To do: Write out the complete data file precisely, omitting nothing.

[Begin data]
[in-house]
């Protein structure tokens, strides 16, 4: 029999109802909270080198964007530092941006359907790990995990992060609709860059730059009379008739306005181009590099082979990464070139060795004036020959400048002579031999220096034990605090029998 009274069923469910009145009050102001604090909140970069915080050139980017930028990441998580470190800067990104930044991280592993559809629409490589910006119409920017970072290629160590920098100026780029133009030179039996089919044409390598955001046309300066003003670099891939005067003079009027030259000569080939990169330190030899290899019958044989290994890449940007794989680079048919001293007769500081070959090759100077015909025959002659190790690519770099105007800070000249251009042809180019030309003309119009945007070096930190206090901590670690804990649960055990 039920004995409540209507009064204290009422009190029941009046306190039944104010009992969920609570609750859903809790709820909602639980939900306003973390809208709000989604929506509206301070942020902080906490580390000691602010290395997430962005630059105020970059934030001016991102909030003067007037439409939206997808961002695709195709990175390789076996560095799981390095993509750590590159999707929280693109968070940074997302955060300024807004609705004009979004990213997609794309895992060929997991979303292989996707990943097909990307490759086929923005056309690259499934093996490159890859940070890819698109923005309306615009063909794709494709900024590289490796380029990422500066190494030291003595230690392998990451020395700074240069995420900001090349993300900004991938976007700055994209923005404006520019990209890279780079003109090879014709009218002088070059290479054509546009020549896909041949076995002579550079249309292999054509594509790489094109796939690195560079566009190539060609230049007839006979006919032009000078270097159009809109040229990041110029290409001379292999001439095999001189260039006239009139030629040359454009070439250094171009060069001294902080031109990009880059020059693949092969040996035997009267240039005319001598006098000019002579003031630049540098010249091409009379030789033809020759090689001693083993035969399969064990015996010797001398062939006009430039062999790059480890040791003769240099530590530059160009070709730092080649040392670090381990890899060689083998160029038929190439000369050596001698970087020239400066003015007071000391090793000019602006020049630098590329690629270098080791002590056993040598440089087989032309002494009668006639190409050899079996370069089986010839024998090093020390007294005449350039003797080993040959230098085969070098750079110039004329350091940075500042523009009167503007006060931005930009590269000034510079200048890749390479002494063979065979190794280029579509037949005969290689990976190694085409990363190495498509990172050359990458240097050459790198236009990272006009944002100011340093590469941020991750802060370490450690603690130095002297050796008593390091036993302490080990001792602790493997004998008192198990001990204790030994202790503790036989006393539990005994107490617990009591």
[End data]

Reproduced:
[in-house]
């Protein structure tokens, strides 16, 4: 029999109802909270080198964007530092941006359907790990995990992060609709860059730059009379008739306005181009590099082979990464070139060795004036020959400048002579031999220096034990605090029998 009274069923469910009145009050102001604090909140970069915080050139980017930028990441998580470190800067990104930044991280592993559809629409490589910006119409920017970072290629160590920098100026780029133009030179039996089919044409390598955001046309300066003003670099891939005067003079009027030259000569080939990169330190030899290899019958044989290994890449940007794989680079048919001293007769500081070959090759100077015909025959002659190790690519770099105007800070000249251009042809180019030309003309119009945007070096930190206090901590670690804990649960055990 039920004995409540209507009064204290009422009190029941009046306190039944104010009992969920609570609750859903809790709820909602639980939900306003973390809208709000989604929506509206301070942020902080906490580390000691602010290395997430962005630059105020970059934030001016991102909030003067007037439409939206997808961002695709195709990175390789076996560095799981390095993509750590590159999707929280693109968070940074997302955060300024807004609705004009979004990213997609794309895992060929997991979303292989996707990943097909990307490759086929923005056309690259499934093996490159890859940070890819698109923005309306615009063909794709494709900024590289490796380029990422500066190494030291003595230690392998990451020395700074240069995420900001090349993300900004991938976007700055994209923005404006520019990209890279780079003109090879014709009218002088070059290479054509546009020549896909041949076995002579550079249309292999054509594509790489094109796939690195560079566009190539060609230049007839006979006919032009000078270097159009809109040229990041110029290409001379292999001439095999001189260039006239009139030629040359454009070439250094171009060069001294902080031109990009880059020059693949092969040996035997009267240039005319001598006098000019002579003031630049540098010249091409009379030789033809020759090689001693083993035969399969064990015996010797001398062939006009430039062999790059480890040791003769240099530590530059160009070709730092080649040392670090381990890899060689083998160029038929190439000369050596001698970087020239400066003015007071000391090793000019602006020049630098590329690629270098080791002590056993040598440089087989032309002494009668006639190409050899079996370069089986010839024998090093020390007294005449350039003797080993040959230098085969070098750079110039004329350091940075500042523009009167503007006060931005930009590269000034510079200048890749390479002494063979065979190794280029579509037949005969290689990976190694085409990363190495498509990172050359990458240097050459790198236009990272006009944002100011340093590469941020991750802060370490450690603690130095002297050796008593390091036993302490080990001792602790493997004998008192198990001990204790030994202790503790036989006393539990005994107490617990009591």